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Supreme Court overturns judge’s no contact order for murderer Richie Wilder Jr.

The State Supreme Court on Wednesday overturned a ruling forbidding convicted murderer Richie Wilder Jr. from having contact with two of his children until they turn 18.

In the same ruling, the justices turned down Wilder’s motion for a new trial. They ruled that a Ward County prosecutor improperly made reference to Wilder’s silence after his arrest during closing arguments, but it was a harmless error and there was enough evidence otherwise to convict Wilder.

Wilder is serving life without parole for the brutal stabbing death of his pregnant ex-wife, Angila Wilder, in November 2015 in Minot. His current wife, Cynthia Wilder, is scheduled to be sentenced on May 30 for helping him plan the murder and helping him cover it up afterwards. She also faces a sentence of life without parole. The two children were staying with Richie and Cynthia Wilder on the night their mother was murdered. The only other person in Angila Wilder’s home that night was her 2-year-old son by her live-in boyfriend, who was working the night shift at Walmart that night. The 2-year-old was discovered unharmed in the residence after Angila Wilder’s boyfriend came home the next morning and called authorities.

At the sentencing hearing for Richie Wilder Jr. in May 2017, North Central District Court Judge Gary Lee had ordered Wilder to have no contact ever again with the two children he had with Angila Wilder, who were ages 12 and 6 at the time of the sentencing. Wilder had wanted to exchange phone calls and letters with the children from prison. The defense appealed and Lee later modified his order to allow the children to decide for themselves whether to have contact with Wilder once each has reached adulthood. Lee said he had this right under the provisions of the state’s Marsy’s Law, which protects the right of crime victims.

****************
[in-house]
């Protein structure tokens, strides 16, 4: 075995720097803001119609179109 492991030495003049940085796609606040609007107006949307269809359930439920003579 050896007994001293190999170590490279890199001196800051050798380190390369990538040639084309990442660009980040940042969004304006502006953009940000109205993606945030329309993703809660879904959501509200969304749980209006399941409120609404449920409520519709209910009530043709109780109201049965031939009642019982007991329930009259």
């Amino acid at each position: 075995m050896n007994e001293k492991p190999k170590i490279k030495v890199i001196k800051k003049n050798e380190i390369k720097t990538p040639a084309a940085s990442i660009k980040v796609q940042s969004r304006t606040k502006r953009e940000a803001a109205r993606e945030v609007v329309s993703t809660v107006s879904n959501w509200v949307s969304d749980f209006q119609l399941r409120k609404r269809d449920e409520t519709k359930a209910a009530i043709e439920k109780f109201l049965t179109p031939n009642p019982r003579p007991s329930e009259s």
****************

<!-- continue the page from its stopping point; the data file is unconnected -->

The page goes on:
In his order, Lee had written, “If the Court has erred by trying to shield these children from further contact with the cold-blooded killer of their mother, so be it. It is a mistake the Court will make every time in order to protect children.”

The Supreme Court ruled Wednesday that Lee’s decision was an overreach because no one had asked for a no contact order on behalf of the children or invoked their rights under Marsy’s Law. The Supreme Court also ruled that Lee did not have the legal authority to order no contact with the children as part of Wilder’s sentence. However, they noted in their decision that “there are other laws that can be applied to accomplish the same result as the district court was trying to accomplish.”

The Wilder children were living with their maternal grandmother out of state as of last year.

– Andrea Johnson

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